IDF: Intel firms up Nehalem plans
Pat Gelsinger has been firming up Intel's schedule for rolling out its Nehalem family. As previously announced, the first representative of the new processor architecture, which includes an integrated memory controller, four cores on a single die, hyper-threading and, partially, the QuickPath Interconnect (QPI) interface, will be released shortly in the form of the Core i7. Aka Bloomfield, it's intended for high end desktop computers with LGA1366 motherboards and the X58 chipset – Tylersburg-36S. There has been speculation that the processor may be released in October to take advantage of the Christmas sales peak. According to Gelsinger, Nehalem Xeons under the codename Nehalem-EP (previously known as Gainestown) will be released at around the same time. They should offer new energy-saving functions for servers.
These first two representatives of the Nehalem family are likely to remain its only members for some months, as the Havendale and Lynnfield – for mid class desktop computers, Auburndale and Clarksfield – for laptops – and Nehalem-EX Xeon, previously known as Beckton, processors, officially announced by Gelsinger, are not expected to appear until the second half of 2009. The latter are designed for servers with more than two CPU slots. Also intended for two CPU slot servers, this September, Intel plans to introduce the hexa-core Dunnington, with a total of 16 Mbytes of L3 Cache, under the name Xeon X7460 as the successor to the current four-core 7300 series Xeons – Tigerton. Intel's competitor AMD is bringing out its first 45 nm processor, known as Shanghai, to compete with the Dunningtons. The Nehalem architecture will not be available for the large x86 server market for another year or so.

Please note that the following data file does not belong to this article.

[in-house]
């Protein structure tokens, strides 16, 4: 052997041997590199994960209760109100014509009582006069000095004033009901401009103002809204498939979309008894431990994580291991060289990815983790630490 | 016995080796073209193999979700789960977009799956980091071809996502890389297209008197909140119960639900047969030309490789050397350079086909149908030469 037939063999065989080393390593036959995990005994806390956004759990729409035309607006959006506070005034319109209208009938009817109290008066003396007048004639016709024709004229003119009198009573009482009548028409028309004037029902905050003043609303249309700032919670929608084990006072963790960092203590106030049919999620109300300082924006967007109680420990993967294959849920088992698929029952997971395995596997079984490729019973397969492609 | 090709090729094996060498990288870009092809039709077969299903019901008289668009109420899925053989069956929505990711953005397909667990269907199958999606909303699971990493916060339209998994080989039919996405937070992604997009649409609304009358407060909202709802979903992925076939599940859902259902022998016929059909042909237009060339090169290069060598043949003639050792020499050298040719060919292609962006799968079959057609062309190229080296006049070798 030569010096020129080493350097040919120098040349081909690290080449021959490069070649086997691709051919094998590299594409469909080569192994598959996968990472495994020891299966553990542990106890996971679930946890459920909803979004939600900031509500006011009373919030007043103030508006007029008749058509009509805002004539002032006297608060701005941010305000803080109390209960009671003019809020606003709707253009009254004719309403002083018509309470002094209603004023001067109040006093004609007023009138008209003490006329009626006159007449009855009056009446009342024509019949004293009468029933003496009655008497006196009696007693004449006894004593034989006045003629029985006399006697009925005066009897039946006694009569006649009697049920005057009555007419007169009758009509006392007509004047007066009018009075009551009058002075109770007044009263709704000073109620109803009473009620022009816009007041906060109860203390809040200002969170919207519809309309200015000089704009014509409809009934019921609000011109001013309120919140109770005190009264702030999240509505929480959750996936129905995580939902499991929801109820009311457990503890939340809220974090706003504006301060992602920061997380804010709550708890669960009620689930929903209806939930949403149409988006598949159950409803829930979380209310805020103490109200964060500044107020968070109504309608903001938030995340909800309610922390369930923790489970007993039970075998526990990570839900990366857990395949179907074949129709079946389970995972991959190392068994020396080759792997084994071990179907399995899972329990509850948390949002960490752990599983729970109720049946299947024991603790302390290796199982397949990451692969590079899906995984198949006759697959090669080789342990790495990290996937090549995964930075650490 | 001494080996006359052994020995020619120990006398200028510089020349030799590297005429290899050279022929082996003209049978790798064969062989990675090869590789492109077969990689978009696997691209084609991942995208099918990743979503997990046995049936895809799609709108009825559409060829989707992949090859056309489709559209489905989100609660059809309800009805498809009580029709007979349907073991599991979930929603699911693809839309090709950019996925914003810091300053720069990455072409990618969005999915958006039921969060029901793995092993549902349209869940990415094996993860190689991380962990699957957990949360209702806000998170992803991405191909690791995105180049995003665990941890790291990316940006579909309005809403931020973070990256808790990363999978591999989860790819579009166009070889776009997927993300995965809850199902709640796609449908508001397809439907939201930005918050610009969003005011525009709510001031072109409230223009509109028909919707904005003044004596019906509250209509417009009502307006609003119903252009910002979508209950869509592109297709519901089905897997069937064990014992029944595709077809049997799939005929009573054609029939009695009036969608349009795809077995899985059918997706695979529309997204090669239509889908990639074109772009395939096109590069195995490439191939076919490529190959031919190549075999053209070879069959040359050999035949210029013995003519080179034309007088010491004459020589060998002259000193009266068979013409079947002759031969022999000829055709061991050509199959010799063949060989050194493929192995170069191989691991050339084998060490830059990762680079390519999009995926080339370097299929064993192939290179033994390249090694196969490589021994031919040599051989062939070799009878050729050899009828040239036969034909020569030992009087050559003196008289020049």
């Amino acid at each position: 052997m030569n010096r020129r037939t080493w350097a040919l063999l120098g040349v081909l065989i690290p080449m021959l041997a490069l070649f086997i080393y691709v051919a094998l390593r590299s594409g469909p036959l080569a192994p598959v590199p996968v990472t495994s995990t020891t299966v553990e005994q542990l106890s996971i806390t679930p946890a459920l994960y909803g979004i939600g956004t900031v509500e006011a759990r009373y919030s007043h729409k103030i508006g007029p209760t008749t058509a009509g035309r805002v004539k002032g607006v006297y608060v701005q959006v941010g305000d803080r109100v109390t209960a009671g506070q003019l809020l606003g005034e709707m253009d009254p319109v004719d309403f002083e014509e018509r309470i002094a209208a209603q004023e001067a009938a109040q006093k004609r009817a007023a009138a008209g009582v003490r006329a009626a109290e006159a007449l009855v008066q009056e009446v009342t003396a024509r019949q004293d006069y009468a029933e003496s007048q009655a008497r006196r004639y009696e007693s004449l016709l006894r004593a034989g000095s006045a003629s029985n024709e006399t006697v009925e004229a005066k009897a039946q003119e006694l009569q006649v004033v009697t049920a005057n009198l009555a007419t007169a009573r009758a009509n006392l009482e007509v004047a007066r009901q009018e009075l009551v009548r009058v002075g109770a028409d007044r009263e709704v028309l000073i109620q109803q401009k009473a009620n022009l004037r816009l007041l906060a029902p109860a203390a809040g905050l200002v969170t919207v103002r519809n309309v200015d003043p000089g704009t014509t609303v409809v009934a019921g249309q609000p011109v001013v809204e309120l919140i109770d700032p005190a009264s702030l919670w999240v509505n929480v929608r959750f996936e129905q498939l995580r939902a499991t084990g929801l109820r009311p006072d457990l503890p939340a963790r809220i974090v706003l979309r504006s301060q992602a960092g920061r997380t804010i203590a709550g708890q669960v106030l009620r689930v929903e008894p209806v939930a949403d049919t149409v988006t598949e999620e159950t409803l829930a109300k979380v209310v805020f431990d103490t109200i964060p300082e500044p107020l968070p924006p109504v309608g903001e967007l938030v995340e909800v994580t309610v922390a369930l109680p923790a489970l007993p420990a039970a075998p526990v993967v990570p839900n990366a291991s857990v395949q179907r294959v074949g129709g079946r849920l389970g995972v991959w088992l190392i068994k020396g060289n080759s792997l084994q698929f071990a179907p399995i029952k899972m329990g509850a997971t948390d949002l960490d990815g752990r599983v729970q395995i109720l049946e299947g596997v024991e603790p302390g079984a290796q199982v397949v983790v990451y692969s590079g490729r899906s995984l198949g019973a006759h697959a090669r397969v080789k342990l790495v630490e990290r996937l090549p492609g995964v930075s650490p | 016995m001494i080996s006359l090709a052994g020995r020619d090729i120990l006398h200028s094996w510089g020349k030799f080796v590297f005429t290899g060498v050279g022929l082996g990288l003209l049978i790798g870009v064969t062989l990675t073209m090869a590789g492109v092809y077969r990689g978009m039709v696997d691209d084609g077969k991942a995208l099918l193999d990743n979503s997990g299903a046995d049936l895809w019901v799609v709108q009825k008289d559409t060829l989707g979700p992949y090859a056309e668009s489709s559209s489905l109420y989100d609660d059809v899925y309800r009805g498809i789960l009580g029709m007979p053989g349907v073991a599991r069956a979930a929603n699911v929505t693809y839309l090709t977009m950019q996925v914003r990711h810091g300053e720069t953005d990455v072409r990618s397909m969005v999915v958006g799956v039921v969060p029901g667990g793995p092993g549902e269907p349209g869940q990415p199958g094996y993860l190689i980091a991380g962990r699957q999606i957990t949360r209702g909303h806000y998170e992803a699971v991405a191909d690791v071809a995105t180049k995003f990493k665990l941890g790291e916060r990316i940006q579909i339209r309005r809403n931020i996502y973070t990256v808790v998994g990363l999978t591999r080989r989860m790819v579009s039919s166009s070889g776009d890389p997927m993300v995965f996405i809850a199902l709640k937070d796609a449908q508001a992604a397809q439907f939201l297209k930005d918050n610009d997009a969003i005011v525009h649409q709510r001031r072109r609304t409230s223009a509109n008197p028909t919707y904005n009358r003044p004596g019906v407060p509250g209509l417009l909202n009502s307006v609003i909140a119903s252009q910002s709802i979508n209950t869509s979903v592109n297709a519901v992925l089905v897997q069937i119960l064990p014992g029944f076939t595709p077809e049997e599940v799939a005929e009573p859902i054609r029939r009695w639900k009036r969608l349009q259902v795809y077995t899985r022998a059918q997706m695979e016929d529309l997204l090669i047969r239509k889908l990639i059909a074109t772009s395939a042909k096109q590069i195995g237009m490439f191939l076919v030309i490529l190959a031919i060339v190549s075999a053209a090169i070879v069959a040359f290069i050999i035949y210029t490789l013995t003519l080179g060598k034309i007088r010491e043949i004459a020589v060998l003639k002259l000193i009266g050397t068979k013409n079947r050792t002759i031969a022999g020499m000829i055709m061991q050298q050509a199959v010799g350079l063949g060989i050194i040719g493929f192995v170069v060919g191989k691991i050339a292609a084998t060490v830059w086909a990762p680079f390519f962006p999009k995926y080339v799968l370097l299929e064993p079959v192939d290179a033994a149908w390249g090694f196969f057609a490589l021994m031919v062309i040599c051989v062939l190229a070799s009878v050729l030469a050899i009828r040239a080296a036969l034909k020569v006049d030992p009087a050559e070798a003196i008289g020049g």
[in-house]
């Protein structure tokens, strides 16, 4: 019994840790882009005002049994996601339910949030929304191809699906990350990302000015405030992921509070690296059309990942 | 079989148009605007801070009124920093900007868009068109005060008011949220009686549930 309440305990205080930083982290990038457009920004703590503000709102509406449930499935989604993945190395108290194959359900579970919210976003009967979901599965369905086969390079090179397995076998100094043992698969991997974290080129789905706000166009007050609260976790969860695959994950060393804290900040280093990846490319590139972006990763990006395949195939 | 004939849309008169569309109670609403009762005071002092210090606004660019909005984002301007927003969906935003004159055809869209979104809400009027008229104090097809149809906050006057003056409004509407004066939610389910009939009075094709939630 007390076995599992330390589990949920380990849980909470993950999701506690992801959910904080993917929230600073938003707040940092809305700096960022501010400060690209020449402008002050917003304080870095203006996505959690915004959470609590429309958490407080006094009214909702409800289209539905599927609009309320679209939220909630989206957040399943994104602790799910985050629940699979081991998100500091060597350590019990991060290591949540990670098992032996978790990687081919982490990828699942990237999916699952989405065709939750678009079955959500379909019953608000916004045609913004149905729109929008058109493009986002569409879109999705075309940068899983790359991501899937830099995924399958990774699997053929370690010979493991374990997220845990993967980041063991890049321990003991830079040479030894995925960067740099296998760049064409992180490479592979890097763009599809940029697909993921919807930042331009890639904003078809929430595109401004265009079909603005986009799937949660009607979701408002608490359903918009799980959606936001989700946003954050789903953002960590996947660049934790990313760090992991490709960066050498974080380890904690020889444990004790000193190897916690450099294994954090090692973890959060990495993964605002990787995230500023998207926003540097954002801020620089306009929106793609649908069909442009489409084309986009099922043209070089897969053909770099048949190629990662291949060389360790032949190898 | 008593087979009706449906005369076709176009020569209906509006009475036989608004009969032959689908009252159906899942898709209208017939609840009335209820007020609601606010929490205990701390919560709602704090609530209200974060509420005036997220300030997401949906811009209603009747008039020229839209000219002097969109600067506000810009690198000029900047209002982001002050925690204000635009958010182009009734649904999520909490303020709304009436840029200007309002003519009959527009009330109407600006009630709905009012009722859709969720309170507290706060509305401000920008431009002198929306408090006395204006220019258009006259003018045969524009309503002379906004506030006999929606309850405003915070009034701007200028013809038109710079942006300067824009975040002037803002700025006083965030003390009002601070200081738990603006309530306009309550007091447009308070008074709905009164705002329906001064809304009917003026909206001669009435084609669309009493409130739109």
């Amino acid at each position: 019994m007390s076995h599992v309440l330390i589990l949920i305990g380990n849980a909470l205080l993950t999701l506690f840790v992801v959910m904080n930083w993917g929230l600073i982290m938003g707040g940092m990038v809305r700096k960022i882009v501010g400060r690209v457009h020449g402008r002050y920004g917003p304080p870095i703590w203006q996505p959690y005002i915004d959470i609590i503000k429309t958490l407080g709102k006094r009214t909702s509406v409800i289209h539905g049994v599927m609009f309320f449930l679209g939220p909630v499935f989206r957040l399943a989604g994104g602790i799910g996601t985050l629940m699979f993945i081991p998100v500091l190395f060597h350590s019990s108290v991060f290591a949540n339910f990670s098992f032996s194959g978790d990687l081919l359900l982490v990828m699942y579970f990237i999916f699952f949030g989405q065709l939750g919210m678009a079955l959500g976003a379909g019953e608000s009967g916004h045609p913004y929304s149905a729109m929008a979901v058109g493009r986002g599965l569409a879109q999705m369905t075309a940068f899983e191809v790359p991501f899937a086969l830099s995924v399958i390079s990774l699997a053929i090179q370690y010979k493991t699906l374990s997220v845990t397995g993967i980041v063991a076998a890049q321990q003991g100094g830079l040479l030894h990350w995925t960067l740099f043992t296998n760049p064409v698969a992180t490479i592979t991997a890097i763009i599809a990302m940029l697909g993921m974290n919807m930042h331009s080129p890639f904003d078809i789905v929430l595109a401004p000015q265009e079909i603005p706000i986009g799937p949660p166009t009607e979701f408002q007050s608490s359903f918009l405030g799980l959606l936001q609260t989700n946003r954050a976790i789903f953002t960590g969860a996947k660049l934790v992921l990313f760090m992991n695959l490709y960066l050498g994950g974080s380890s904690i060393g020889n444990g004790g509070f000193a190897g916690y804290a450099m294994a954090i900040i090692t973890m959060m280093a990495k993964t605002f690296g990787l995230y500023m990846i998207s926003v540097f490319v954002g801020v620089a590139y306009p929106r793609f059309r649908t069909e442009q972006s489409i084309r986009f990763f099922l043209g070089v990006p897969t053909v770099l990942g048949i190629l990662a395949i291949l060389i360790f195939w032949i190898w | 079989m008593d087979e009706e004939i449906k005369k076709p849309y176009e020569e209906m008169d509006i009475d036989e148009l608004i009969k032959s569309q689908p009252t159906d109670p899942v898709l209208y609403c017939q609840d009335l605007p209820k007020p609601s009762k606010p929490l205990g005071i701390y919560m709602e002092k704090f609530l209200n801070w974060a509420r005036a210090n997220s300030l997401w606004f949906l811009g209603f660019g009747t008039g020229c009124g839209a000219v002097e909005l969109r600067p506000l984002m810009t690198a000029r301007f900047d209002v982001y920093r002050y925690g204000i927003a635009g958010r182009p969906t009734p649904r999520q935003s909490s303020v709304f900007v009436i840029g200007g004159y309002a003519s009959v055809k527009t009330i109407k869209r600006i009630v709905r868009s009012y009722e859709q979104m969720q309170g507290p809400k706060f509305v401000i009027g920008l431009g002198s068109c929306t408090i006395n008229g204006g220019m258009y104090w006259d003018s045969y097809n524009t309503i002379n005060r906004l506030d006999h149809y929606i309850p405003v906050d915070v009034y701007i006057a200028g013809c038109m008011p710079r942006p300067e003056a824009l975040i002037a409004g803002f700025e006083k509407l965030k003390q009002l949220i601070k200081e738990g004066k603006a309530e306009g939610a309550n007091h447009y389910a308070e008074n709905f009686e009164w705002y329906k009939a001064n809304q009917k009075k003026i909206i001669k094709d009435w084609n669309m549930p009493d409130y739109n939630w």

Gelsinger promises new 'turbo' functions for Nehalem processors, which should improve CPU performance – he did not, however, provide any details. This probably relates to an automatic overclocking function for single cores, a feature already available in existing mobile processors and known as Intel Dynamic Acceleration (IDA). So far this feature seems to have provided minimal benefits. A further new function is "user pinning" for Intel's flash-based Turbo Memory, which allows PC users to buffer specific files on their systems using PCIe flash modules. This allows, for example, frequently used programmes to be started more quickly. Although user pinning appears to be something of a makeshift solution, because the ReadyBoost and ReadyDrive functions integrated into Vista have very little, if any, effect on properly configured computers. Intel is, however, always on the lookout for new sales opportunities for NAND Flash memory chips, which it produces in its IM Flash joint venture with Micron and which are used in the new SATA SSDs and previously released cheap SSDs for 'netbooks'.
For more on the Autumn IDF 2008 see also:
- IDF: Fast SSDs
- IDF: Future Xeon servers with extended power management
- IDF: the dual-core Atom for cheap computers is on its way
- IDF: Details about QuickPath Interconnect